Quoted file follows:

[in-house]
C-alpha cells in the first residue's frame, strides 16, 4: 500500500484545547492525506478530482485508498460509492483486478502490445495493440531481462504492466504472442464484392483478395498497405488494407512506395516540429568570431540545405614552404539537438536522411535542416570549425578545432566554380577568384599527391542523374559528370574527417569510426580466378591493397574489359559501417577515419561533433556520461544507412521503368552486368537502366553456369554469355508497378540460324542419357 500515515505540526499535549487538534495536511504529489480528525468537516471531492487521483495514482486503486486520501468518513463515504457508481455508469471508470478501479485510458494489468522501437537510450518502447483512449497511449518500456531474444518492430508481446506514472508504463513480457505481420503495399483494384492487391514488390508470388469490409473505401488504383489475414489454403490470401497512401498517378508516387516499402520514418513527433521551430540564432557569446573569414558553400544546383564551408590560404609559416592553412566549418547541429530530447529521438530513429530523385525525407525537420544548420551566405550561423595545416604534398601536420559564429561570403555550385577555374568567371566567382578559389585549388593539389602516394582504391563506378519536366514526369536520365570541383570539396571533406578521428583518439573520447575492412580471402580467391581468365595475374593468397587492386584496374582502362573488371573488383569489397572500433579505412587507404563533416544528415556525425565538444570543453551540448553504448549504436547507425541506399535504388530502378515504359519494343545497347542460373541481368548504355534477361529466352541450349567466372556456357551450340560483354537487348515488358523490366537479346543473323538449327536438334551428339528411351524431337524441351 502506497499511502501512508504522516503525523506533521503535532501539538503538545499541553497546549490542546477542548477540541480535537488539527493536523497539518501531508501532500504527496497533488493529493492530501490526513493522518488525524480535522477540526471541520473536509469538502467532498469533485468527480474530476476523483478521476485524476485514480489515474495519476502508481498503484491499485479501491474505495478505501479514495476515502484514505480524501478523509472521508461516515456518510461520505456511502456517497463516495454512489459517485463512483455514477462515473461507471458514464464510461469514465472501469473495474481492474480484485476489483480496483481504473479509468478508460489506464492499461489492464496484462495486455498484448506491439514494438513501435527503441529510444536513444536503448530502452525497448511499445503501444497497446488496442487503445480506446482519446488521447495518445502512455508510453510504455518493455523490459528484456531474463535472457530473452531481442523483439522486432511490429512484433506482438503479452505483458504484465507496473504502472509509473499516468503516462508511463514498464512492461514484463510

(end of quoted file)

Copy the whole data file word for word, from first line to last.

[in-house]
C-alpha cells in the first residue's frame, strides 16, 4: 500500500484545547492525506478530482485508498460509492483486478502490445495493440531481462504492466504472442464484392483478395498497405488494407512506395516540429568570431540545405614552404539537438536522411535542416570549425578545432566554380577568384599527391542523374559528370574527417569510426580466378591493397574489359559501417577515419561533433556520461544507412521503368552486368537502366553456369554469355508497378540460324542419357 500515515505540526499535549487538534495536511504529489480528525468537516471531492487521483495514482486503486486520501468518513463515504457508481455508469471508470478501479485510458494489468522501437537510450518502447483512449497511449518500456531474444518492430508481446506514472508504463513480457505481420503495399483494384492487391514488390508470388469490409473505401488504383489475414489454403490470401497512401498517378508516387516499402520514418513527433521551430540564432557569446573569414558553400544546383564551408590560404609559416592553412566549418547541429530530447529521438530513429530523385525525407525537420544548420551566405550561423595545416604534398601536420559564429561570403555550385577555374568567371566567382578559389585549388593539389602516394582504391563506378519536366514526369536520365570541383570539396571533406578521428583518439573520447575492412580471402580467391581468365595475374593468397587492386584496374582502362573488371573488383569489397572500433579505412587507404563533416544528415556525425565538444570543453551540448553504448549504436547507425541506399535504388530502378515504359519494343545497347542460373541481368548504355534477361529466352541450349567466372556456357551450340560483354537487348515488358523490366537479346543473323538449327536438334551428339528411351524431337524441351 502506497499511502501512508504522516503525523506533521503535532501539538503538545499541553497546549490542546477542548477540541480535537488539527493536523497539518501531508501532500504527496497533488493529493492530501490526513493522518488525524480535522477540526471541520473536509469538502467532498469533485468527480474530476476523483478521476485524476485514480489515474495519476502508481498503484491499485479501491474505495478505501479514495476515502484514505480524501478523509472521508461516515456518510461520505456511502456517497463516495454512489459517485463512483455514477462515473461507471458514464464510461469514465472501469473495474481492474480484485476489483480496483481504473479509468478508460489506464492499461489492464496484462495486455498484448506491439514494438513501435527503441529510444536513444536503448530502452525497448511499445503501444497497446488496442487503445480506446482519446488521447495518445502512455508510453510504455518493455523490459528484456531474463535472457530473452531481442523483439522486432511490429512484433506482438503479452505483458504484465507496473504502472509509473499516468503516462508511463514498464512492461514484463510